Take Inventory of Photography Equipment, FIVE Times, the night before a photo-gig .


I am typically O.C.. I check things twice, or three times, if not more.

On the rare occasion, I slack off a little, thinking I can let my guard down, and trust that I checked EVERYTHING carefully.


I have been photographing food this week.

I DON’T usually need my studio lights for my art photography work. However, since I’m using artificial studio lighting to photograph the food samples, I remind myself that I need to be mindful of all the equipment I need. Studio lighting has parts and pieces. You need all of those parts and pieces to use the lighting properly, or to better effect.

Here’s the question:

So what happens if you FORGET to take a part or piece of studio lighting equipment?

The Answer:

Sometimes, you are completely screwed!

Yesterday, I had thought my O.C. was in proper working order. It wasn’t. The lights I use, which use the BOWENS system for attaching light modifiers, to the light modifier connector, which is on the strobe housing, was incomplete—I was missing a very important connecting ring.


In all the O.C.’ness of things, I had an O.C.-catastrophic-failure! I failed to notice, two or three times in taking equipment inventory, that I was missing my light modifier-metal-O’Ring-Connector!

“GREAT-FARCKING-GRIEF !” I screamed in my head. NOT wanting the client to know that I was in panic mode, I calmly, well, not so calmly, thrashed around in my lights’ bag, and that god-Damned connector was really missing.

The god of O.C.’ness totally F’ed me over!

So, with too many thoughts racing around in my scrambled brain, I went over to my light and softly whispered, “Please DON’T fuck with me any more today….please!

I set up my light hoping the client was not catching on that I was ad-lib’ing things from that point onward.

I preferred, I mean, I would have MUCH PREFERRED using a big soft-box for the job, but that wasn’t going to happen!

The Solution:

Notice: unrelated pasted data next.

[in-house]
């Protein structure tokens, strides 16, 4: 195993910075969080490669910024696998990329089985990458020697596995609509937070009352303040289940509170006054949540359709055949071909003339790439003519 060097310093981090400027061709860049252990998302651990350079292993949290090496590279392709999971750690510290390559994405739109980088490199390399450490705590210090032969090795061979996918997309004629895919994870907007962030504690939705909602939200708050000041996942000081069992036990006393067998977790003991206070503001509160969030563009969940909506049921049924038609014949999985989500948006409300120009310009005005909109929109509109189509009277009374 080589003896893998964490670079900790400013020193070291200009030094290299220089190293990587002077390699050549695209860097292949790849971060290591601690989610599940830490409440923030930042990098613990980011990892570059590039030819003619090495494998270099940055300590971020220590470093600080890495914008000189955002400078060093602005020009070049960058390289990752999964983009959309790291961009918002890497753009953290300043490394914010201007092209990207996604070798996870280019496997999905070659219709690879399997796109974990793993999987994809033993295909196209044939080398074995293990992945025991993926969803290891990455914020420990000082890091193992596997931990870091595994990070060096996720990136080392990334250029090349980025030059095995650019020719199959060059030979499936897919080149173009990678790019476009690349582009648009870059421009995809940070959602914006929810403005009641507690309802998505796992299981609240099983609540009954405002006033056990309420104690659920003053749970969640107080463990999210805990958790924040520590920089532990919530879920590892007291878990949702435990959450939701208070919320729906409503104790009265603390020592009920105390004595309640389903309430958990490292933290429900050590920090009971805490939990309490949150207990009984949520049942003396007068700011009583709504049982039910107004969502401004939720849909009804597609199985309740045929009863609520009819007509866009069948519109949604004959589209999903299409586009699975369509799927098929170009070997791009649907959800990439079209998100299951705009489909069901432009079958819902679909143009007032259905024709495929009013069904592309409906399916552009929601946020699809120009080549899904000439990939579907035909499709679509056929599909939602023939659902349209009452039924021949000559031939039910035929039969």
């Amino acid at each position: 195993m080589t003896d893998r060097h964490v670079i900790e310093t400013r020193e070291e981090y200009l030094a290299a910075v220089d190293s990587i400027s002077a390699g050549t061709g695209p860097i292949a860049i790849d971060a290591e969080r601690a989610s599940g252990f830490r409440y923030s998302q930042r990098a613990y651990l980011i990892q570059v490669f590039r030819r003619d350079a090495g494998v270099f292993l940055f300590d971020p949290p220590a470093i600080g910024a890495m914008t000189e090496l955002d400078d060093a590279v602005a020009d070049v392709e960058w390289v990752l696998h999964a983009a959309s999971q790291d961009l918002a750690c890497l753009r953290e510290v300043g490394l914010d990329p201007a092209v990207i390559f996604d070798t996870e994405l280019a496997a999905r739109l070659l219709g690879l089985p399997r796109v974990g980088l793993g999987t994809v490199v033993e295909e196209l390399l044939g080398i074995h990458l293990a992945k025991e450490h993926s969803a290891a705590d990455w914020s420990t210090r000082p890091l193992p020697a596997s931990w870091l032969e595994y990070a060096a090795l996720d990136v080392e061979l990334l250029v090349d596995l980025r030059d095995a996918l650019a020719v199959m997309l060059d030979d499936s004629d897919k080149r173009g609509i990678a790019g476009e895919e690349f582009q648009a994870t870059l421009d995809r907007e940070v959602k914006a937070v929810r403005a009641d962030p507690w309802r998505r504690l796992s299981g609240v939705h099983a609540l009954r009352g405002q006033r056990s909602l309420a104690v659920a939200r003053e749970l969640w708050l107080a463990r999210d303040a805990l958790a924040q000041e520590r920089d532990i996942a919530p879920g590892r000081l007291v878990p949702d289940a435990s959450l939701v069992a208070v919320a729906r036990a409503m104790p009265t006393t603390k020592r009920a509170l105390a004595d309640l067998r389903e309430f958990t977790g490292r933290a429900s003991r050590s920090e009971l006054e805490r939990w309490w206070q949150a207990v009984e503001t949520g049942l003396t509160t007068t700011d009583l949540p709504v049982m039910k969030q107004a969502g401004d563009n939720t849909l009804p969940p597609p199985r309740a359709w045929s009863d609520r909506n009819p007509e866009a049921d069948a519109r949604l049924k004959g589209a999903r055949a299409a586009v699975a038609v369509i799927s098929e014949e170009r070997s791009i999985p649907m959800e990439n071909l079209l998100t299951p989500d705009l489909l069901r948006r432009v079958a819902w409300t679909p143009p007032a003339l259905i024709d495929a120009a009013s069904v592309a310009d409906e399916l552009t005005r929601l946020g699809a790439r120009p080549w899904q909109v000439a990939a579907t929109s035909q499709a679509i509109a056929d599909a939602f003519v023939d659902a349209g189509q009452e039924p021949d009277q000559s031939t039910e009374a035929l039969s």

So, I bare-bulbed the light, and threw a big translucent cloth in front of the light, to soften the light before hitting the subject.

Over all, I created more trouble and stress for myself. But in the end, things worked out fine, with no-one any much wiser…except me, who will need to O.C., inventory my photography equipment bags FIVE times the night before an assignment.


This was by far, NOT THE WORST PHOTOGRAPHY NIGHTMARE BLUNDER, of my photo-gig-life!

LMAO! Photo-Gig Blunders are downright depressing, humiliating, scary, embarrassing, and career-damaging, IF you don’t ADAPT AND IMPROVISE QUICKLY, and find an almost instant workable solution, to cover your Photo-Gig Blunder, you will have big troubles. You don’t want to stand there like the proverbial, “Deer in the Headlights”.

As, Balista, the WARRIOR OF ROME, would say, “Don’t think, just act!” (from , Dr. Harry Sidebottom’s EPIC story, WARRIOR OF ROME Series).

Yes, at that point, when Photo Blunders hit you, you best hit back right away, with a preformulated solution that solves the problem, even if it isn’t a great solution, as long as it works.

You can save face, and possibly, your photo-reputation, if you can come up with a workable solution quickly.

I certainly know the pain of photo-gig failures. You may too. I won’t mention my worst photo-gig blunder…at least not in this blog post. I’ll save that story for another photo-lesson.

√ It is often best to learn from other Photographers’ failures, blunders, DISASTERS, and then hopefully you don’t make the same mistakes.

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